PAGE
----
Go Develop’s Jason Tebb explains why joint venture funding could be the future of development financing.
There is currently real momentum within the UK housebuilding industry, following significant governmental drives on planning, Help to Buy and wider policy changes after so many years of words and no action.
Known for its traditionalism, the industry is waking up to many opportunities and witnessing a need for a wholesale mindset change, as skill shortages and traditional working practices challenge the most efficient and punish the inefficient. As the sector evolves, a case of ‘adapt or be adapted’ will occur.
In round numbers, two thirds of housebuilding is now undertaken by a handful of FTSE250 companies, leaving a third that is picked up by the many SME housebuilders; a decade ago these numbers were reversed. This means that it’s never been more vital for change to be embraced by PLCs and non-PLCs alike.
The reinvented UK housebuilding industry is leaving behind many aspects that have slowed it down over past decades and opting for AI, 3D construction and new materials and methods that will deliver higher volumes, shorter construction timelines, uniformity of product and quality.
Such changes will help to offset the shortages of skilled and unskilled labour and the potential for building material inflation. All of these enhancements should also be supported by the release of more public land for housing development as well as further encouragement from government initiatives.
Help to Buy has been truly innovative for housebuilders, helping to drive supply and profits. It’s a win-win for the industry, the public and the consumer. It wins votes for politicians and more, but it’s not without its critics, and sustainability will have a large part to play for the future of the scheme. One thing is for certain, with the Government promise of 300,000 new homes each year, up from 217,000 – more change will be on the way.
So are house builders ready for the revolution?
Frankly no, because the biggest engine that needs to remain on full throttle is the one that finances the industry.
In the last budget, the Government promised £44bn in investment and loans for housebuilding over the next five years. Actually, this equates to just £15bn in new financial commitments: £7bn of direct funding and £8bn of loan guarantees. This will create only around 83,000 new homes over five years – approximately 16,500 new homes a year, and around 130,000 short of 300,000 new homes a year by 2025. Obviously, there’s still going to be a shortfall and a big need for development finance from elsewhere.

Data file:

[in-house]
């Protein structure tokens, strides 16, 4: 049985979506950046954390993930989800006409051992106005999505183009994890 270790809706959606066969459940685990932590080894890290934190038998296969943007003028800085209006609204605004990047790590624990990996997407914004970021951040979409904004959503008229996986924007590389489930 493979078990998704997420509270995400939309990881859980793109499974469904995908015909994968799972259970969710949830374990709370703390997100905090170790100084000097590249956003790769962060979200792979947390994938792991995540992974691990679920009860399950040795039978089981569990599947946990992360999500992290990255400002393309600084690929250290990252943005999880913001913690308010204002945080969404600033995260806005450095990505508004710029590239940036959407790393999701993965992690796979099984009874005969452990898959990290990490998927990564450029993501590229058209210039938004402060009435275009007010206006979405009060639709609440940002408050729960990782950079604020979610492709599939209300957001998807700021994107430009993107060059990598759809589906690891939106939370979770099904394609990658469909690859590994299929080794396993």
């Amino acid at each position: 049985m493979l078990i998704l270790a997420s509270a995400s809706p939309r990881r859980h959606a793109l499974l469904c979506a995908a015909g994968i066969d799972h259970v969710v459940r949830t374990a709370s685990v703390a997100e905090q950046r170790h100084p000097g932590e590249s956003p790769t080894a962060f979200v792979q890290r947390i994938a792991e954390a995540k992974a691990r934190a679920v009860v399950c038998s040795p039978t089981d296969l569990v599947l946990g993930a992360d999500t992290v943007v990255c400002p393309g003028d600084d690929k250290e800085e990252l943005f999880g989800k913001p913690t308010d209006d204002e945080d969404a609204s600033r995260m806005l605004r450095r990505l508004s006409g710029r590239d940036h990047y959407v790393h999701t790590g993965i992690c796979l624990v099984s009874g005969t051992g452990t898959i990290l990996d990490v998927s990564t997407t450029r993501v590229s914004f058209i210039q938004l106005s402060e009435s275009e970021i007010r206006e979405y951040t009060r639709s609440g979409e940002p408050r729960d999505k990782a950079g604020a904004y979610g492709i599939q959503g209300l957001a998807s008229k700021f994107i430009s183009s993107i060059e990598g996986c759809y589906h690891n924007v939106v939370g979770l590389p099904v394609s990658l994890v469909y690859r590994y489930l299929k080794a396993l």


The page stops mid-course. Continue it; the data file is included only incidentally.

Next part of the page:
Recently, this funding gap has led to the emergence of peer to peer, crowdfunding, ‘crowdhugging’ and other alternative funding. However, there is still a real lack of understanding within these financial service providers as to what housebuilders need, and many have never seen a reces- sion or experienced the depth and breadth of housebuilding difficulty over the past 30 years.
While Brexit woes have started to recede, the slightest geopolitical or macro- economic blip will have many of these funders scurrying for the hills and with the traditional banks already overweight in the sector, this represents the main threat to the housebuilding revolution of supply finally matching demand.
Therefore, choosing a funding partner for the long term has never been more important for a house builder. A funder who understands the need for flexibility and support through thick and thin is fundamentally important.
Joint venture funding is one form of investment that can provide such certainty, ensuring a development project is seen through from its initial plans to completion without the need for a hefty deposit. Offering 100 per cent full funding to cover land, build, stamp duty and project costs, a joint venture enables a house builder to continue developing even if their funds are tied up in other schemes, or their profits already embedded in the project.
Furthermore, a good joint venture funder offers a whole range of other services from expertise in legals, surveying, accounting, sales and marketing, freeing up the house- builder to focus on the actual build. Ultimately, it offers a better return, limiting capital input, de-risking the house builder’s position and giving greater gearing.
In exchange, the joint venture funder will have some parameters for the house- builder but these should be kept simple. A request that planning permission be in place, some developer experience, and a decent margin of 25 per cent on GDV pre-finance are pretty standard.
Only by providing a funding solution that’s nationwide, flexible, with no cash flow strain and built with house builders in mind, can the demands for the reinvented housebuilding industry be met.
House builders must hunt out that 100 per cent full funding, it does exist and will give greater scale, maximum profit and provide much needed funding in a flexible, sustainable way.
The upshot will be higher volumes of housing delivery and a less volatile profile of output. A winning combination that will go hand in hand with innovation that is arriving through both a development and funding revolution.
Jason Tebb is COO at Go Develop